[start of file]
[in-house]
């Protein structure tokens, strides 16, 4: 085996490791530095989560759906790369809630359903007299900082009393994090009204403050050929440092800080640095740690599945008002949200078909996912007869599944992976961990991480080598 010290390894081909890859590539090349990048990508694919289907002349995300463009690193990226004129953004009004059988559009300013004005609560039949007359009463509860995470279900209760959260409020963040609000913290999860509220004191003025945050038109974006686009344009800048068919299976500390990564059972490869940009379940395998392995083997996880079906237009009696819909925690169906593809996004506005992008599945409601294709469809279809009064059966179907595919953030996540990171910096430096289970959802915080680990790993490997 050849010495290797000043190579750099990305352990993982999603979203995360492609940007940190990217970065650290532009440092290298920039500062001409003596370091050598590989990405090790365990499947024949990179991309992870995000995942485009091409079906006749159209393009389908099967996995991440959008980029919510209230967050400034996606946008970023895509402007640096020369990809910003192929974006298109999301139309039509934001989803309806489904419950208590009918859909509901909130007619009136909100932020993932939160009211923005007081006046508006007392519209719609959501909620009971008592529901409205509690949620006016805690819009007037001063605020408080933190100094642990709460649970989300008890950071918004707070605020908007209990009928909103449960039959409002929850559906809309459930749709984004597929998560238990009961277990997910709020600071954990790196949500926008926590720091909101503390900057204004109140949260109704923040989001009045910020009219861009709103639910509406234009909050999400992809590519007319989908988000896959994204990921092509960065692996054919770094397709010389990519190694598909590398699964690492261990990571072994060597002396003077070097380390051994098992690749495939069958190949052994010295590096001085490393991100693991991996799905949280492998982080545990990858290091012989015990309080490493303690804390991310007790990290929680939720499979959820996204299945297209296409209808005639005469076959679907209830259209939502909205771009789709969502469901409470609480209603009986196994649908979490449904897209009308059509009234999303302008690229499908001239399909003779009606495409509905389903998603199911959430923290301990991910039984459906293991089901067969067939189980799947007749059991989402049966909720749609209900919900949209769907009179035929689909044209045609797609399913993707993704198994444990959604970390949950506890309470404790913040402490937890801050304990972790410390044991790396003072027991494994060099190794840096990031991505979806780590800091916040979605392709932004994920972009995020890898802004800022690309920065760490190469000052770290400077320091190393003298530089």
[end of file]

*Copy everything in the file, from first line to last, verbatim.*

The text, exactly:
[in-house]
């Protein structure tokens, strides 16, 4: 085996490791530095989560759906790369809630359903007299900082009393994090009204403050050929440092800080640095740690599945008002949200078909996912007869599944992976961990991480080598 010290390894081909890859590539090349990048990508694919289907002349995300463009690193990226004129953004009004059988559009300013004005609560039949007359009463509860995470279900209760959260409020963040609000913290999860509220004191003025945050038109974006686009344009800048068919299976500390990564059972490869940009379940395998392995083997996880079906237009009696819909925690169906593809996004506005992008599945409601294709469809279809009064059966179907595919953030996540990171910096430096289970959802915080680990790993490997 050849010495290797000043190579750099990305352990993982999603979203995360492609940007940190990217970065650290532009440092290298920039500062001409003596370091050598590989990405090790365990499947024949990179991309992870995000995942485009091409079906006749159209393009389908099967996995991440959008980029919510209230967050400034996606946008970023895509402007640096020369990809910003192929974006298109999301139309039509934001989803309806489904419950208590009918859909509901909130007619009136909100932020993932939160009211923005007081006046508006007392519209719609959501909620009971008592529901409205509690949620006016805690819009007037001063605020408080933190100094642990709460649970989300008890950071918004707070605020908007209990009928909103449960039959409002929850559906809309459930749709984004597929998560238990009961277990997910709020600071954990790196949500926008926590720091909101503390900057204004109140949260109704923040989001009045910020009219861009709103639910509406234009909050999400992809590519007319989908988000896959994204990921092509960065692996054919770094397709010389990519190694598909590398699964690492261990990571072994060597002396003077070097380390051994098992690749495939069958190949052994010295590096001085490393991100693991991996799905949280492998982080545990990858290091012989015990309080490493303690804390991310007790990290929680939720499979959820996204299945297209296409209808005639005469076959679907209830259209939502909205771009789709969502469901409470609480209603009986196994649908979490449904897209009308059509009234999303302008690229499908001239399909003779009606495409509905389903998603199911959430923290301990991910039984459906293991089901067969067939189980799947007749059991989402049966909720749609209900919900949209769907009179035929689909044209045609797609399913993707993704198994444990959604970390949950506890309470404790913040402490937890801050304990972790410390044991790396003072027991494994060099190794840096990031991505979806780590800091916040979605392709932004994920972009995020890898802004800022690309920065760490190469000052770290400077320091190393003298530089």